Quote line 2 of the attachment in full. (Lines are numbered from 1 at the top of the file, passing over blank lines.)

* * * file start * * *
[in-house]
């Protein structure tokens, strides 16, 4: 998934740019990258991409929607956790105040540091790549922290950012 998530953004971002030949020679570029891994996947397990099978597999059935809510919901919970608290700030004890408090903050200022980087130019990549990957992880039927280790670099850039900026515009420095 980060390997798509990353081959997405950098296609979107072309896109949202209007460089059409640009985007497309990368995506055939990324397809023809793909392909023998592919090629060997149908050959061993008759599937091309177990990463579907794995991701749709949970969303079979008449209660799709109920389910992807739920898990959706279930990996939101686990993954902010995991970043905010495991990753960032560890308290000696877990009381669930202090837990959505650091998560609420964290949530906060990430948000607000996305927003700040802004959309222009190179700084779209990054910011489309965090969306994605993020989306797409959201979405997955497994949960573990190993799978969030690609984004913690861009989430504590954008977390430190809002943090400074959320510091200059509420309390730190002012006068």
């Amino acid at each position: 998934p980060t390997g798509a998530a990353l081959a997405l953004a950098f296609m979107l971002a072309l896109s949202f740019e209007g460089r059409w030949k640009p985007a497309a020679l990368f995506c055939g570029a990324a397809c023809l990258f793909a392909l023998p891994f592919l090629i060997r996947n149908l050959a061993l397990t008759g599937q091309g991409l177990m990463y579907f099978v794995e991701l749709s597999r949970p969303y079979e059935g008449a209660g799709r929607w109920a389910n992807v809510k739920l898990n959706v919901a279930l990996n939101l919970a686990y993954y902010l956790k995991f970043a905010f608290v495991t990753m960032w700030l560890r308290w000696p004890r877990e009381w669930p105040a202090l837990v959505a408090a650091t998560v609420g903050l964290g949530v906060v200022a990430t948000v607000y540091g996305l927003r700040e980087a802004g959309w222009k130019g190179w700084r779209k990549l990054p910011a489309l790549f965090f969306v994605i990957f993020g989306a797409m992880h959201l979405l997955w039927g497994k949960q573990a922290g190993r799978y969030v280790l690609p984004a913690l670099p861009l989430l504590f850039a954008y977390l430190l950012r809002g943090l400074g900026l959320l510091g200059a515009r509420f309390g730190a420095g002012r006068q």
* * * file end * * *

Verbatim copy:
């Protein structure tokens, strides 16, 4: 998934740019990258991409929607956790105040540091790549922290950012 998530953004971002030949020679570029891994996947397990099978597999059935809510919901919970608290700030004890408090903050200022980087130019990549990957992880039927280790670099850039900026515009420095 980060390997798509990353081959997405950098296609979107072309896109949202209007460089059409640009985007497309990368995506055939990324397809023809793909392909023998592919090629060997149908050959061993008759599937091309177990990463579907794995991701749709949970969303079979008449209660799709109920389910992807739920898990959706279930990996939101686990993954902010995991970043905010495991990753960032560890308290000696877990009381669930202090837990959505650091998560609420964290949530906060990430948000607000996305927003700040802004959309222009190179700084779209990054910011489309965090969306994605993020989306797409959201979405997955497994949960573990190993799978969030690609984004913690861009989430504590954008977390430190809002943090400074959320510091200059509420309390730190002012006068």